Close both nostrils and retain the breath briefly and lovingly bring your attention to the heart at the anahata chakra.

Open the left nostril and exhale slowly through it, and lovingly bring your attention to the space between the brows, the ajna chakra.

Now let’s add to this technique using the same pattern of breathing, alternating between nostrils:

Inhale slowly through the left nostril and lovingly expand the colour red like fire at manipura chakra. This is where the personality resides.

Retain the breath briefly and lovingly expand the colour blue at the anahata chakra. This is where the soul resides.

Exhale slowly through the right nostril, and lovingly expand the colour white at the ajna chakra. This is where the personality and the soul merge as one.

Repeat, completing the round by first inhaling through the right nostril and exhaling out the left nostril.

Adding further to the technique, we bring in the holy Hindu Trinity, representing the cycle of creation, preservation and transformation, which all manifestation experiences:

Inhale slowly through the left nostril and lovingly think of Brahma, the creator of all. Sense all of creation around you.

Retain the breath briefly and lovingly think of Vishnu, becoming aware of all that you preserve in your life.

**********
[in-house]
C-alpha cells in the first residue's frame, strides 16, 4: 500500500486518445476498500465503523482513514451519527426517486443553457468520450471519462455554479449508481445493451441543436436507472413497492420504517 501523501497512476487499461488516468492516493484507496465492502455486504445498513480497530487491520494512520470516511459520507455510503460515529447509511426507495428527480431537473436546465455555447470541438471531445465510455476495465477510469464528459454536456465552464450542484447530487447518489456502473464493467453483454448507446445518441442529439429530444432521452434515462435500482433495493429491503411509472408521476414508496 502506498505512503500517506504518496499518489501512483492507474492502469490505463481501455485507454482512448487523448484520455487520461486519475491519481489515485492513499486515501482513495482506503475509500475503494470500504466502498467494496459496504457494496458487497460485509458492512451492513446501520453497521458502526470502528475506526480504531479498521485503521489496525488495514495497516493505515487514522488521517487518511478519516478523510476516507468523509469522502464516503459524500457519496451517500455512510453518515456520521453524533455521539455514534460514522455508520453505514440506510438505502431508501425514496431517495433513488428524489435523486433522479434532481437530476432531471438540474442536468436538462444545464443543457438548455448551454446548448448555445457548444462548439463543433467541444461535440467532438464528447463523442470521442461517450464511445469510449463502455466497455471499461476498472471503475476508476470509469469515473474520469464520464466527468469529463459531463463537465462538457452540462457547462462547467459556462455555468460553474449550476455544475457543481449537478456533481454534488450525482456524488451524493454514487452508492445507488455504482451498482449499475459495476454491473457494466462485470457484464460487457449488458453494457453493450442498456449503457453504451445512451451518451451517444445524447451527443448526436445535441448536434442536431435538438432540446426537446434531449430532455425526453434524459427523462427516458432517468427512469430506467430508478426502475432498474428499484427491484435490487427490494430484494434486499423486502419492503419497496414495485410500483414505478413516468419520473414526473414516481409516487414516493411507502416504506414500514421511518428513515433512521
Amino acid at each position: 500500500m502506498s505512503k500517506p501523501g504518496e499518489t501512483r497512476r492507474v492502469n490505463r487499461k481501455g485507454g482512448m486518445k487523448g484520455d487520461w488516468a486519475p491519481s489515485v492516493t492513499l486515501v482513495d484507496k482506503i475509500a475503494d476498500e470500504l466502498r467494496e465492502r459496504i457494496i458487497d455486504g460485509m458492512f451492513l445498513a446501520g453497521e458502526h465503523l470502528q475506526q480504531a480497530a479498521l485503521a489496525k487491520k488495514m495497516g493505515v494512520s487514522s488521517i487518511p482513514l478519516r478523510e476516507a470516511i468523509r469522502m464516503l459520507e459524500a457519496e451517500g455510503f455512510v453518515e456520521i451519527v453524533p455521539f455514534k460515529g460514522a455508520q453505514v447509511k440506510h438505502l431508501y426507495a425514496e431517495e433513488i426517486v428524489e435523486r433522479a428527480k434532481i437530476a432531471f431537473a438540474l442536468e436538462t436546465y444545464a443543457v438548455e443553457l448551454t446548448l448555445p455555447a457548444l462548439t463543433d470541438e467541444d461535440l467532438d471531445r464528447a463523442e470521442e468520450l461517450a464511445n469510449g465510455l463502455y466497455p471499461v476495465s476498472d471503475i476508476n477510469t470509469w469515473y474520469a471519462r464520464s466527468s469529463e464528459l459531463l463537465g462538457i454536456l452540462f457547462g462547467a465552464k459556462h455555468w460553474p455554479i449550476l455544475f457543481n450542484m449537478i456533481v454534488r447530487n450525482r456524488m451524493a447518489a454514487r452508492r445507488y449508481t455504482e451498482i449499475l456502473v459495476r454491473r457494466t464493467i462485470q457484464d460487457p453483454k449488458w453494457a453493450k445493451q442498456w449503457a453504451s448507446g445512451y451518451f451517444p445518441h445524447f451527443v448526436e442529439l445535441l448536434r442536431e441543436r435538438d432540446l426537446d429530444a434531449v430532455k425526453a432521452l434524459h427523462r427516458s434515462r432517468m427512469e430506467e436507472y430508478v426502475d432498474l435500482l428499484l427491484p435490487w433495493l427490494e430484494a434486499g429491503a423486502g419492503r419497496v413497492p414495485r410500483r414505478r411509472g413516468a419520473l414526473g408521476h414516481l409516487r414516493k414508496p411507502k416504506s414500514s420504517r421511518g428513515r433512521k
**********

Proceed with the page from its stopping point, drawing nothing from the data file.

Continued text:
Exhale slowly through the right nostril and lovingly think of Siva, the destroyer, who removes and transforms all that is no longer needed in your life. Feel yourself lovingly letting go as you exhale.

Repeat, completing the round by first inhaling through the right nostril and exhaling out the left nostril.

Putting it all together now:

Inhale slowly through the left nostril red flowing prana to the manipura chakra. Lovingly think of Brahma, the creator. Create and expand your loving, compassionate personality.

Retain the breath briefly with Vishnu at the heart, expanding the colour blue at the anahata chakra where your soul resides. Lovingly think of Vishnu, preserving your infinite soul and all that is good within you and around you.

Exhale slowly through the right nostril the colour white from the ajna chakra. Lovingly think of Siva, transforming the personality as it merges with the soul as One.

Repeat, completing the round by first inhaling through the right nostril and exhaling out the left nostril. Continue doing as many rounds as you feel comfortable with.